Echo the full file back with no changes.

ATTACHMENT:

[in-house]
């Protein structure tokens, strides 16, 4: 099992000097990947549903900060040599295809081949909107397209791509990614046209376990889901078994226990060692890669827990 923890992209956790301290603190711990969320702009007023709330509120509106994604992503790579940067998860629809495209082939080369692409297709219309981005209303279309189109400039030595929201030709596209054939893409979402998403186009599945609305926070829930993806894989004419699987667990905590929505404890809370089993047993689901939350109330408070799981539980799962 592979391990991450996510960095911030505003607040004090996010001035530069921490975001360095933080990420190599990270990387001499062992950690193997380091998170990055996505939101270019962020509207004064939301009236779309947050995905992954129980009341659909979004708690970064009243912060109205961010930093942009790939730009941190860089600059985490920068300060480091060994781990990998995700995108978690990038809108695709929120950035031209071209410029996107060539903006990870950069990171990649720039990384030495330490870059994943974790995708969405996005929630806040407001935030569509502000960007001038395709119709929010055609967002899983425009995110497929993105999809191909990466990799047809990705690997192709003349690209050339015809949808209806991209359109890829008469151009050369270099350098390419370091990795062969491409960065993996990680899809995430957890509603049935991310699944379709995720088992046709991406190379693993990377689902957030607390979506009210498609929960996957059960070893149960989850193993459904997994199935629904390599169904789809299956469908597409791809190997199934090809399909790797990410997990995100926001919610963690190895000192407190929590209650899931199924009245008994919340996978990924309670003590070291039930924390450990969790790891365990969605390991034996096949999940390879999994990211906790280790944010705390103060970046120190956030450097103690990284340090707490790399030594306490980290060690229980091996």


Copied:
[in-house]
């Protein structure tokens, strides 16, 4: 099992000097990947549903900060040599295809081949909107397209791509990614046209376990889901078994226990060692890669827990 923890992209956790301290603190711990969320702009007023709330509120509106994604992503790579940067998860629809495209082939080369692409297709219309981005209303279309189109400039030595929201030709596209054939893409979402998403186009599945609305926070829930993806894989004419699987667990905590929505404890809370089993047993689901939350109330408070799981539980799962 592979391990991450996510960095911030505003607040004090996010001035530069921490975001360095933080990420190599990270990387001499062992950690193997380091998170990055996505939101270019962020509207004064939301009236779309947050995905992954129980009341659909979004708690970064009243912060109205961010930093942009790939730009941190860089600059985490920068300060480091060994781990990998995700995108978690990038809108695709929120950035031209071209410029996107060539903006990870950069990171990649720039990384030495330490870059994943974790995708969405996005929630806040407001935030569509502000960007001038395709119709929010055609967002899983425009995110497929993105999809191909990466990799047809990705690997192709003349690209050339015809949808209806991209359109890829008469151009050369270099350098390419370091990795062969491409960065993996990680899809995430957890509603049935991310699944379709995720088992046709991406190379693993990377689902957030607390979506009210498609929960996957059960070893149960989850193993459904997994199935629904390599169904789809299956469908597409791809190997199934090809399909790797990410997990995100926001919610963690190895000192407190929590209650899931199924009245008994919340996978990924309670003590070291039930924390450990969790790891365990969605390991034996096949999940390879999994990211906790280790944010705390103060970046120190956030450097103690990284340090707490790399030594306490980290060690229980091996």